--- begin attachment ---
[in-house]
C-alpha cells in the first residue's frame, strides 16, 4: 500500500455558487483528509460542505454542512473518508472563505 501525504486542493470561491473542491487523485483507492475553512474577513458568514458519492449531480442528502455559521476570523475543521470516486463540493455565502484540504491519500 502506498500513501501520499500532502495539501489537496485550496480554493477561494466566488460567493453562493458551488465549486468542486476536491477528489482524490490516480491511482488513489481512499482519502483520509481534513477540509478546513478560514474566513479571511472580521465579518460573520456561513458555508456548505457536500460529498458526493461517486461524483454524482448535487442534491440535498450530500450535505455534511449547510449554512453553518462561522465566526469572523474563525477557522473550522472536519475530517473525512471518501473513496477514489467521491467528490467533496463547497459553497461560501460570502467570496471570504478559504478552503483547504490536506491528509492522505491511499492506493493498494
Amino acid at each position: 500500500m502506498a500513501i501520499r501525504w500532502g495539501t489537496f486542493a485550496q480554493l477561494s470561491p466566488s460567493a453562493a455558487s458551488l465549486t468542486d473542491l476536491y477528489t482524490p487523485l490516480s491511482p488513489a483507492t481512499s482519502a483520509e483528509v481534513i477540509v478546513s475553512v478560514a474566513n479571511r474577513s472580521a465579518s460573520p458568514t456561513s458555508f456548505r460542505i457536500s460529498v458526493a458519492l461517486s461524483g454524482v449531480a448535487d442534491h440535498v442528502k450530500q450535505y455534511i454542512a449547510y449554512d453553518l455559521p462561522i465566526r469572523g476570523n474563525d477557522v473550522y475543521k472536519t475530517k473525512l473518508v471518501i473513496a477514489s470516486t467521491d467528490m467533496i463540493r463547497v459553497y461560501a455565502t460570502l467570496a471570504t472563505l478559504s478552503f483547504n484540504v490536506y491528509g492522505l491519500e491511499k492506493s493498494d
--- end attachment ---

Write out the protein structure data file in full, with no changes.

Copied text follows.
[in-house]
C-alpha cells in the first residue's frame, strides 16, 4: 500500500455558487483528509460542505454542512473518508472563505 501525504486542493470561491473542491487523485483507492475553512474577513458568514458519492449531480442528502455559521476570523475543521470516486463540493455565502484540504491519500 502506498500513501501520499500532502495539501489537496485550496480554493477561494466566488460567493453562493458551488465549486468542486476536491477528489482524490490516480491511482488513489481512499482519502483520509481534513477540509478546513478560514474566513479571511472580521465579518460573520456561513458555508456548505457536500460529498458526493461517486461524483454524482448535487442534491440535498450530500450535505455534511449547510449554512453553518462561522465566526469572523474563525477557522473550522472536519475530517473525512471518501473513496477514489467521491467528490467533496463547497459553497461560501460570502467570496471570504478559504478552503483547504490536506491528509492522505491511499492506493493498494
Amino acid at each position: 500500500m502506498a500513501i501520499r501525504w500532502g495539501t489537496f486542493a485550496q480554493l477561494s470561491p466566488s460567493a453562493a455558487s458551488l465549486t468542486d473542491l476536491y477528489t482524490p487523485l490516480s491511482p488513489a483507492t481512499s482519502a483520509e483528509v481534513i477540509v478546513s475553512v478560514a474566513n479571511r474577513s472580521a465579518s460573520p458568514t456561513s458555508f456548505r460542505i457536500s460529498v458526493a458519492l461517486s461524483g454524482v449531480a448535487d442534491h440535498v442528502k450530500q450535505y455534511i454542512a449547510y449554512d453553518l455559521p462561522i465566526r469572523g476570523n474563525d477557522v473550522y475543521k472536519t475530517k473525512l473518508v471518501i473513496a477514489s470516486t467521491d467528490m467533496i463540493r463547497v459553497y461560501a455565502t460570502l467570496a471570504t472563505l478559504s478552503f483547504n484540504v490536506y491528509g492522505l491519500e491511499k492506493s493498494d